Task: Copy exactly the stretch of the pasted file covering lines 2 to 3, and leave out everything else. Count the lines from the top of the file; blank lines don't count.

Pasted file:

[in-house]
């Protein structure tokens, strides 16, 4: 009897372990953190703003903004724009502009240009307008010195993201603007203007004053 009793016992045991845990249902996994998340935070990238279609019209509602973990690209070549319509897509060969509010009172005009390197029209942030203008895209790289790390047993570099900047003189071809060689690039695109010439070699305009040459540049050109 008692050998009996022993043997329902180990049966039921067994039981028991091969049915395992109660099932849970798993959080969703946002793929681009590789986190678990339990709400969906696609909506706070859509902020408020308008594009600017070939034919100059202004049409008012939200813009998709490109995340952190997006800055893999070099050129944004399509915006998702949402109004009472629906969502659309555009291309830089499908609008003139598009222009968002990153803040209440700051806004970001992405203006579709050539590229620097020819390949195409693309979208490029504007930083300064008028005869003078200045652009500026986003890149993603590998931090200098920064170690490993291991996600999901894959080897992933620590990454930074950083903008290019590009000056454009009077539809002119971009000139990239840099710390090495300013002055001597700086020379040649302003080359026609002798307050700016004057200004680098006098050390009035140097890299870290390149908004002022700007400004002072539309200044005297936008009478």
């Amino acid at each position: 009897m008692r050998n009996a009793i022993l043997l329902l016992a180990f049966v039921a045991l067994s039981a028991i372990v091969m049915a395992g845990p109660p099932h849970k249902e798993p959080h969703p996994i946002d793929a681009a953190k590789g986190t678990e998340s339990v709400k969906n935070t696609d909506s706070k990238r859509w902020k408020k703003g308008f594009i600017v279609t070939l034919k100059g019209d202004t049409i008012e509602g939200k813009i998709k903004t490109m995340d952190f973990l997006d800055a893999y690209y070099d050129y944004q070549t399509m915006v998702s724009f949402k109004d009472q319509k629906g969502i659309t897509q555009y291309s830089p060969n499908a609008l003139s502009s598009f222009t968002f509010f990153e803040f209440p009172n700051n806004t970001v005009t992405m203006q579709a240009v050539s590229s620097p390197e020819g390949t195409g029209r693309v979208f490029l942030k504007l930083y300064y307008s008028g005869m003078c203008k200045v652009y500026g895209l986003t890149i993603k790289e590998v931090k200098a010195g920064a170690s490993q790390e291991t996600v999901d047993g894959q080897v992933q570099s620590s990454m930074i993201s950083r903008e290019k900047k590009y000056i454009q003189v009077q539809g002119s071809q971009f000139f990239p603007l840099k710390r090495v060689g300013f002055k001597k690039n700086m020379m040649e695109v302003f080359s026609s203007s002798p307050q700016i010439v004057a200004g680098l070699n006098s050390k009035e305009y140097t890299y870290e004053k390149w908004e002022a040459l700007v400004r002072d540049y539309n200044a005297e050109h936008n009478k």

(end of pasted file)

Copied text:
């Protein structure tokens, strides 16, 4: 009897372990953190703003903004724009502009240009307008010195993201603007203007004053 009793016992045991845990249902996994998340935070990238279609019209509602973990690209070549319509897509060969509010009172005009390197029209942030203008895209790289790390047993570099900047003189071809060689690039695109010439070699305009040459540049050109 008692050998009996022993043997329902180990049966039921067994039981028991091969049915395992109660099932849970798993959080969703946002793929681009590789986190678990339990709400969906696609909506706070859509902020408020308008594009600017070939034919100059202004049409008012939200813009998709490109995340952190997006800055893999070099050129944004399509915006998702949402109004009472629906969502659309555009291309830089499908609008003139598009222009968002990153803040209440700051806004970001992405203006579709050539590229620097020819390949195409693309979208490029504007930083300064008028005869003078200045652009500026986003890149993603590998931090200098920064170690490993291991996600999901894959080897992933620590990454930074950083903008290019590009000056454009009077539809002119971009000139990239840099710390090495300013002055001597700086020379040649302003080359026609002798307050700016004057200004680098006098050390009035140097890299870290390149908004002022700007400004002072539309200044005297936008009478």
């Amino acid at each position: 009897m008692r050998n009996a009793i022993l043997l329902l016992a180990f049966v039921a045991l067994s039981a028991i372990v091969m049915a395992g845990p109660p099932h849970k249902e798993p959080h969703p996994i946002d793929a681009a953190k590789g986190t678990e998340s339990v709400k969906n935070t696609d909506s706070k990238r859509w902020k408020k703003g308008f594009i600017v279609t070939l034919k100059g019209d202004t049409i008012e509602g939200k813009i998709k903004t490109m995340d952190f973990l997006d800055a893999y690209y070099d050129y944004q070549t399509m915006v998702s724009f949402k109004d009472q319509k629906g969502i659309t897509q555009y291309s830089p060969n499908a609008l003139s502009s598009f222009t968002f509010f990153e803040f209440p009172n700051n806004t970001v005009t992405m203006q579709a240009v050539s590229s620097p390197e020819g390949t195409g029209r693309v979208f490029l942030k504007l930083y300064y307008s008028g005869m003078c203008k200045v652009y500026g895209l986003t890149i993603k790289e590998v931090k200098a010195g920064a170690s490993q790390e291991t996600v999901d047993g894959q080897v992933q570099s620590s990454m930074i993201s950083r903008e290019k900047k590009y000056i454009q003189v009077q539809g002119s071809q971009f000139f990239p603007l840099k710390r090495v060689g300013f002055k001597k690039n700086m020379m040649e695109v302003f080359s026609s203007s002798p307050q700016i010439v004057a200004g680098l070699n006098s050390k009035e305009y140097t890299y870290e004053k390149w908004e002022a040459l700007v400004r002072d540049y539309n200044a005297e050109h936008n009478k």